11.   http://www.itv.com/news/meridian/update/2015-02-16/police-officer-told-to-removed-union-flag-badge-from-uniform/   The press release from UK Cop Humour;     https://drive.google.com/folderview?id=0B9RTYhRoubfdWTNBYldqRkFKYWs&usp=sharing   So, it appears that there are issues in Sussex and North Wales regarding the wearing of these thin blue line union flag patches. Any issues in other forces to report?
  12. Victims should report crime online to help cut the number of 999 calls, the Home Secretary declared yesterday. Theresa May said using the internet would save police money and free up officers for frontline work. Already being tested at two forces, the scheme would cover non-emergency cases such as criminal damage and minor theft. Campaigners warned however that online reporting would further reduce face-to-face contact between police and public at a time when many local stations have closed. There are also fears it might give officers an excuse not to visit crime scenes or even ignore offences entirely. The Home Office stressed that victims of serious crimes, including rape, burglary and assault, should still dial 999. Mrs May said: ‘The growth in the internet has transformed other services – from shopping to banking – and it is right to give victims and witnesses greater choice over how they report issues to the police.’ She said the measure could cut police costs by £3.7million and free up an estimated 180,000 officer hours a year – potentially putting more bobbies on the beat. The Home Office, which is working on a prototype with the Surrey and Sussex police forces, says the scheme will go nationwide within months. Some forces already allow victims to report offences via the web but this initiative would create a one-size-fits-all system for England and Wales. Mrs May insisted victims of crimes such as burglaries and rapes should still call 999, but one force which has developed its own online service includes stalking, domestic abuse and sex offences in its system Ministers have not yet drawn up a definitive list of offences suitable for reporting online. The online crime reports would be studied by police staff who would decide how to respond. Before the 101 police number was launched – also to reduce 999 calls – research revealed that 80 per cent of emergency calls did not need an urgent response. But in just 12 months more than a million 101 callers failed to get through and many were left hanging on for more than an hour. David Green, director of the Civitas think-tank, said: ‘The problem with dealing with a screen rather than talking to a person is that it depersonalises the experience. ‘It feels like you are a crime statistic instead of asking the police to act in defence of the public. ‘At a time when confidence in the police is falling, it would be better if the police were advised to maximise their contact with the public and not to go in search of devices which mean they have as little contact as possible, even if it does save money.’ But Peter Cuthbertson, of the Centre for Crime Prevention think-tank, said: ‘New measures to encourage people to report crimes are very welcome. ‘Sometimes people will feel more comfortable contacting police in this way, especially if they can do so anonymously.’ But campaigners fear the move could give police an excuse to not attend crime scenes themselves, or to ignore call-outs entirely. And Mark Castle, of the charity Victim Support, said: ‘Giving victims more choice and control over their journey through the criminal justice system is something we would of course welcome.’ Policing Minister Mike Penning said: ‘Smartphones, tablets and internet devices are opening up new opportunities for the way people contact the police and forces need to be ready.’ In the past three years, an estimated 264 police station counters have closed – one in five of the national total. Read more: http://www.dailymail.co.uk/news/article-2930574/Don-t-dial-999-online-report-crime-instead-Home-Secretary-tells-victims.html#ixzz3QDT3kt9c Not entirely sure this is good advice, burglar in your house when you wake up, switch on computer, find correct site to write to Police with description of the offender, of course you must hope internet hasn`t crashed. Use Tor browser so no criminal can find out who grassed them up (Tor is very slow) Thirty minutes later a well prepared letter sent off to Police. T May I still have no confidence in you! Video on web site!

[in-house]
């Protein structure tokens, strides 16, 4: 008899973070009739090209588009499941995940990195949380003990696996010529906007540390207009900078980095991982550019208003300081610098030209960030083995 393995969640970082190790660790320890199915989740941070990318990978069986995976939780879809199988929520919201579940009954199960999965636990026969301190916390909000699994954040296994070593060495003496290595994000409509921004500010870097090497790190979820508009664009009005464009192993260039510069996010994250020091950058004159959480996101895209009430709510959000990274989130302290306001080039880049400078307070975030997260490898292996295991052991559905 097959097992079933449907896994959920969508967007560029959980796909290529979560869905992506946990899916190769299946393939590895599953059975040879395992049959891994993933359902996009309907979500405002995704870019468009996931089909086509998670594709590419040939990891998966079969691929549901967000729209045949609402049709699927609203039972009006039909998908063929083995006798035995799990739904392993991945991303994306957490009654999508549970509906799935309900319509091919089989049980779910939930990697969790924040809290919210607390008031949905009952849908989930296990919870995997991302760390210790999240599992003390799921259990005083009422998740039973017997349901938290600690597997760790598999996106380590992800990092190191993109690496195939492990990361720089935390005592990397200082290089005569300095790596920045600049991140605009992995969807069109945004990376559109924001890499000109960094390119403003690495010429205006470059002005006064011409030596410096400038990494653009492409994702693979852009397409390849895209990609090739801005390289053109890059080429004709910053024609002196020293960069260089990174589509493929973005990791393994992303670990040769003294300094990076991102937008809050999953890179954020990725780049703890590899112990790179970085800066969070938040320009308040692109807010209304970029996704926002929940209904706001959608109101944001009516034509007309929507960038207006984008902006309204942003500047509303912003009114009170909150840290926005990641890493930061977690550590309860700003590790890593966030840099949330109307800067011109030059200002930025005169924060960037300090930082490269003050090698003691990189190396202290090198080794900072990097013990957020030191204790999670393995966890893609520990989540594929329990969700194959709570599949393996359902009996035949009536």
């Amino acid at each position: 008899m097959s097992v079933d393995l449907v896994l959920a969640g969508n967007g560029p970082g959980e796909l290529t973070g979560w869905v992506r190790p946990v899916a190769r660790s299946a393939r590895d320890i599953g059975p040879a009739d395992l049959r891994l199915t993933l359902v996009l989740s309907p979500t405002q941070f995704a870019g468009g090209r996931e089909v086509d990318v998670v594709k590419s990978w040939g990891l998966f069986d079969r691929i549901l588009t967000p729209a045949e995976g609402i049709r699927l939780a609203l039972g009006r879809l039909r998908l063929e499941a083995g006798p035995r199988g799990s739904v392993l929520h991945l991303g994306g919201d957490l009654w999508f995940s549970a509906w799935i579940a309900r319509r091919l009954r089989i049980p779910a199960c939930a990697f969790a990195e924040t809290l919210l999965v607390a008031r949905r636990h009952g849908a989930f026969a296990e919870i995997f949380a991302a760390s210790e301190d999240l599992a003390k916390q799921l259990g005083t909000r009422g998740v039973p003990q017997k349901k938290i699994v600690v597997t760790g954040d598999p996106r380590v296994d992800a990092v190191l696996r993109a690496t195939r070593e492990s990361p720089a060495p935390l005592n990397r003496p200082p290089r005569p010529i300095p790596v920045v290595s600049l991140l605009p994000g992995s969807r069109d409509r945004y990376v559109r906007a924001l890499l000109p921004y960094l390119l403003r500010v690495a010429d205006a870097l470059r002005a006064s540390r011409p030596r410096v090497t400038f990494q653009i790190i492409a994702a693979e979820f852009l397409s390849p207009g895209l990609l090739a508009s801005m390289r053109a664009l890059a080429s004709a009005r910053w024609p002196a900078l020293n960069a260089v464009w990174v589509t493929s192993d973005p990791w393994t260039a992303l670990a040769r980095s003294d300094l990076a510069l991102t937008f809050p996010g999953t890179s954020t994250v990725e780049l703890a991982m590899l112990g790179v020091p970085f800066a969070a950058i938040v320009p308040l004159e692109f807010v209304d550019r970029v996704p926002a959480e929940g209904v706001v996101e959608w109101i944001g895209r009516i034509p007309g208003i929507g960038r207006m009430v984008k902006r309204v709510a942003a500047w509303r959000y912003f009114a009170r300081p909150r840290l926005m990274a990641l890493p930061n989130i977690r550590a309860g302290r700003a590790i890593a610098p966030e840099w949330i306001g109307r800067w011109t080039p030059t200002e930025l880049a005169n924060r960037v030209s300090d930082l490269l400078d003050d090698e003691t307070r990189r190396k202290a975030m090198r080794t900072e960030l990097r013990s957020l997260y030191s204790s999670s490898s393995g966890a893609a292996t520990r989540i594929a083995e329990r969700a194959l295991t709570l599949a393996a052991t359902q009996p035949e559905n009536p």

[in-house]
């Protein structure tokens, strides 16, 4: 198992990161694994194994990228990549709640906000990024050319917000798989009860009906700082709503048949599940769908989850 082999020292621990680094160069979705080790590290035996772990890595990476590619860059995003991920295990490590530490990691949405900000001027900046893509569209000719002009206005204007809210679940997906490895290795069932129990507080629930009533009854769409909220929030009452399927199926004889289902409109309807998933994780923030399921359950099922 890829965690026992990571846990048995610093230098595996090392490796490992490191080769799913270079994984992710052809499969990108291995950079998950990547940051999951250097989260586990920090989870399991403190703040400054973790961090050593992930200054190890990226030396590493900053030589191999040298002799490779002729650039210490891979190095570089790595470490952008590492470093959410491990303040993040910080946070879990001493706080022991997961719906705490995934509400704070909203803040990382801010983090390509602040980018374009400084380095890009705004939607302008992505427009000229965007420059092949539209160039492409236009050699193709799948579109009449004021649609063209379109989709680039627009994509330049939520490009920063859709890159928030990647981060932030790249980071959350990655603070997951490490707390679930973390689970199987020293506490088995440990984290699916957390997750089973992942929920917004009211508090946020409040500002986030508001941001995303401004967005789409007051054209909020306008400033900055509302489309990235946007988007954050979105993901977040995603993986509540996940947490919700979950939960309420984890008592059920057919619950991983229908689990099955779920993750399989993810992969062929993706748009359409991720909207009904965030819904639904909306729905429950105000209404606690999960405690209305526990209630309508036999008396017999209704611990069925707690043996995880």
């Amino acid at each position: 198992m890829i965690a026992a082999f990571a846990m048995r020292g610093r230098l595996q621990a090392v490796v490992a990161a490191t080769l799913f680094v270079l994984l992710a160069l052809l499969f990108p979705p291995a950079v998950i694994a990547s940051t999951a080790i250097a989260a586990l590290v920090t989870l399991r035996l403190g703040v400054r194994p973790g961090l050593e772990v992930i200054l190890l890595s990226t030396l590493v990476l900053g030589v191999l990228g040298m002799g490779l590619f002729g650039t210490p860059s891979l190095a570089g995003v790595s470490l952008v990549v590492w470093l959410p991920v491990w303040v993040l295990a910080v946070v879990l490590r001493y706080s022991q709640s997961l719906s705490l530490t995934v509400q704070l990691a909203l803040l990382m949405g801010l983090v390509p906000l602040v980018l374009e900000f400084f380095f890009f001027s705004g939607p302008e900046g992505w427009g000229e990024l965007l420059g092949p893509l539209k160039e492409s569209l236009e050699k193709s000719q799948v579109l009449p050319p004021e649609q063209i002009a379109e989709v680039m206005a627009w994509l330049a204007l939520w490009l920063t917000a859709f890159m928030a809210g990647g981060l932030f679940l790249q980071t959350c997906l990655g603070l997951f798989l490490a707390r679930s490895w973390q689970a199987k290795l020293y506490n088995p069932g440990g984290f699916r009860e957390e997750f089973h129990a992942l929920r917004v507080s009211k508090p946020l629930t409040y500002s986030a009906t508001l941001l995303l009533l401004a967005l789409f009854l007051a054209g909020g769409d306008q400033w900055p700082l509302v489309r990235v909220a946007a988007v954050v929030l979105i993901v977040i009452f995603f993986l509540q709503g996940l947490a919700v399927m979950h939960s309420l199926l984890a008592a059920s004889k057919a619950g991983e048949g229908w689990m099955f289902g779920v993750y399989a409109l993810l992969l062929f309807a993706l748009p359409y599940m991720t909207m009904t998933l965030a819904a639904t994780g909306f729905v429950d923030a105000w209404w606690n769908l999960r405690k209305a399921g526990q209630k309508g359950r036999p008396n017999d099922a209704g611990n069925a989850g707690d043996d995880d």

13. http://www.dailymail.co.uk/news/article-2846498/Police-officers-park-double-yellow-lines-shopping-burgers-Tesco.html We can all be forgiven for craving a bite to eat from time-to-time at work. But for two police officers the urge proved too much - as they were photographed parking their car on double-yellow lines before one nipped into a Tesco Express. The pair were left red-faced when a member of the public snapped the officer returning to the vehicle armed with what appeared to be a pack of burgers from the store. Public perception boys...